Copywriters – Do You Make These Headline Mistakes

This article is for the copywriters that love to swipe successful copy with no rhyme or reason. The headline for your sales letter needs to scream with enthusiasm, yet be completely void of hype. Read on to find out more about newbie headline mistakes.
I selected an over-swiped headline for this article deliberately. There is so much swiping going on in the newbie world of copywriting that it would make the original authors turn over in their graves. You can’t just take a letter and change a few words around and have it work for your market. The tone and the type of product being sold will drive the tone of the letter. You can’t just take a sales letter from one industry and plop it into a completely different one and have the marriage work successfully. Sure this will work in similar situations, but if you are going to swipe, you need to put like copy with like copy.
As far as headlines go, the headline is the foot sticking out in the crowd, trying to trip you and get your attention in the sea of marketing garbage that we are bombarded with every day. If you are a copywriter, you are conrtributing to that sea of bombardment, so you will need to make sure that you are providing the best experience you can to your clients.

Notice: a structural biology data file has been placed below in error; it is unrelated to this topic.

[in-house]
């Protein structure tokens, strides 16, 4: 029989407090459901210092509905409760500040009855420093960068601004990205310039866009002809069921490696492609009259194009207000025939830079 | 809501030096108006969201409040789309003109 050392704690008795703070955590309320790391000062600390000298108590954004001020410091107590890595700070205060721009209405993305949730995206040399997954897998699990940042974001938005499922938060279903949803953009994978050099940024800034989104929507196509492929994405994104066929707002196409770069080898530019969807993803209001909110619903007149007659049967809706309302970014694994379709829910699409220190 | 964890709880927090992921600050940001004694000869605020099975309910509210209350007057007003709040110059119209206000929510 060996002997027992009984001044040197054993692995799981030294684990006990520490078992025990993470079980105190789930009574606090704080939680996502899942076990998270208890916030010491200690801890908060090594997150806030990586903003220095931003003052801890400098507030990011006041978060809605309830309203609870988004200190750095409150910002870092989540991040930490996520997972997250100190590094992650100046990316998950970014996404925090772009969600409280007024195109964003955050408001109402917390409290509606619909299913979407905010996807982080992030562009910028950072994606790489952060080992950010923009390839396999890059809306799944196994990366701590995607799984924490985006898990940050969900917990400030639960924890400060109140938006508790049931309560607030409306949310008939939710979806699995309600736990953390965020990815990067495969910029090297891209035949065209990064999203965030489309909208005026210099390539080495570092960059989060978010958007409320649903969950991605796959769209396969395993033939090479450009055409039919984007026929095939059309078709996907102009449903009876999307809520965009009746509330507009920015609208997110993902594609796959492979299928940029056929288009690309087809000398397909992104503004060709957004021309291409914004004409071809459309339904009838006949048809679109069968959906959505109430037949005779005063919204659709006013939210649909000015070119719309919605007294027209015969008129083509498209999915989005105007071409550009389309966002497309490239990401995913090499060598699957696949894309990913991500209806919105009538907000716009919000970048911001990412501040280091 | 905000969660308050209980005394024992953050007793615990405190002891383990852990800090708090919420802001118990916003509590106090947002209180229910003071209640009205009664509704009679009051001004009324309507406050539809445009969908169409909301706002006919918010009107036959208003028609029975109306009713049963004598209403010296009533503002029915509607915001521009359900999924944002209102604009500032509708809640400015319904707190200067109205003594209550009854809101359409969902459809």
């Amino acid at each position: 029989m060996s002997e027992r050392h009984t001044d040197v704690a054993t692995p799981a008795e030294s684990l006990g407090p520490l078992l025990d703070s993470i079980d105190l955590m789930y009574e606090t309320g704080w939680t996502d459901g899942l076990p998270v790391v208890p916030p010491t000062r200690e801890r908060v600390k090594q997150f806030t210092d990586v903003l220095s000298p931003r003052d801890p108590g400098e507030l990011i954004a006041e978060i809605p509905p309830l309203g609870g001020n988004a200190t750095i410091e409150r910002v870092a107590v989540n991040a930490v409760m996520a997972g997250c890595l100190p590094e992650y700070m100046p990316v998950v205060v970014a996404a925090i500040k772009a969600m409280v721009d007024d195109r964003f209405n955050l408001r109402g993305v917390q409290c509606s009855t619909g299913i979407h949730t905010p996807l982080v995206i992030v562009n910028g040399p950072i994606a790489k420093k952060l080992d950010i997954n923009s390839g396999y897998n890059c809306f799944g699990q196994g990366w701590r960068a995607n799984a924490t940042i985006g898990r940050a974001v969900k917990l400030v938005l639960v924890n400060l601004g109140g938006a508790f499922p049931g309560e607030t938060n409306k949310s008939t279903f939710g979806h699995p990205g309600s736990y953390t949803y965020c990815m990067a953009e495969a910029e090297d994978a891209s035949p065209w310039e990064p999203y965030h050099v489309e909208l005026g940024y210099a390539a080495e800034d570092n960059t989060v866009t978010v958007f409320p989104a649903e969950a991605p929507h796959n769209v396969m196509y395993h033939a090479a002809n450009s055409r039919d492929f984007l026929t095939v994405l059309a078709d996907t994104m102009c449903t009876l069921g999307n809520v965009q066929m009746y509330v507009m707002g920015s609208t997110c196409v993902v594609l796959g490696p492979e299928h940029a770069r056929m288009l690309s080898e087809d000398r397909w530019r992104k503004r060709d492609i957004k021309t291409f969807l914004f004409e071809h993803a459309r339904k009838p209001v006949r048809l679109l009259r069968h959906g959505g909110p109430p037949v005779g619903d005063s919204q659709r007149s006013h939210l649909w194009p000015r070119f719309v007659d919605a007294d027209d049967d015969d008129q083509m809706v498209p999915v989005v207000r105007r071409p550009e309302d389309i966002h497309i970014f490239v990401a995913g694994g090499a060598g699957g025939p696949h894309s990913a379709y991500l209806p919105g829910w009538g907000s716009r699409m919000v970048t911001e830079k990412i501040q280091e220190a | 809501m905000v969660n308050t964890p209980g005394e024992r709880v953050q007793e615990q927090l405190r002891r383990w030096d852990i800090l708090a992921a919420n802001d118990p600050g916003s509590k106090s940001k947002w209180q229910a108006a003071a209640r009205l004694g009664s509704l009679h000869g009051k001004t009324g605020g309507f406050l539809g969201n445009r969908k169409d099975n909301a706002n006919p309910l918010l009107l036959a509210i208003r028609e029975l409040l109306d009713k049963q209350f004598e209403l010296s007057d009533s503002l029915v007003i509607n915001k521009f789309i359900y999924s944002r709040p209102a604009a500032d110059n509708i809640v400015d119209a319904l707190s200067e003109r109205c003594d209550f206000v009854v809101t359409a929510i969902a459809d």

You want to grab the person and not allow them to let go until they get their unanswered questions resolved. Create something fascinating and then make them keep reading into the copy for more. Swiping a well-worn headline can work, but there is much more at stake beyond just changing a few words. You need to put yourself in your customer’s shoes. What are they looking for? What problem do they want to solve? What keeps them up at night? Try to touch as many emotions and feelings as possible. You don’t have to give the whole offer, just enough of a teaser to get the next paragraph of the sales letter read.
Many new copywriters give away the whole offer in a headline that looks more like a paragraph than a title. The classic copywriters like Eugene Schwartz and Gary Halbert used very few words for their headlines, around 7-9. You should consider yours a long headline if it’s over 14 words, and should probably be shortened. Most of your customer will decide if the way to keep going in just a few seconds. If it take them too long just to read the headline, then they won’t even bother waiting around for the rest of the letter.

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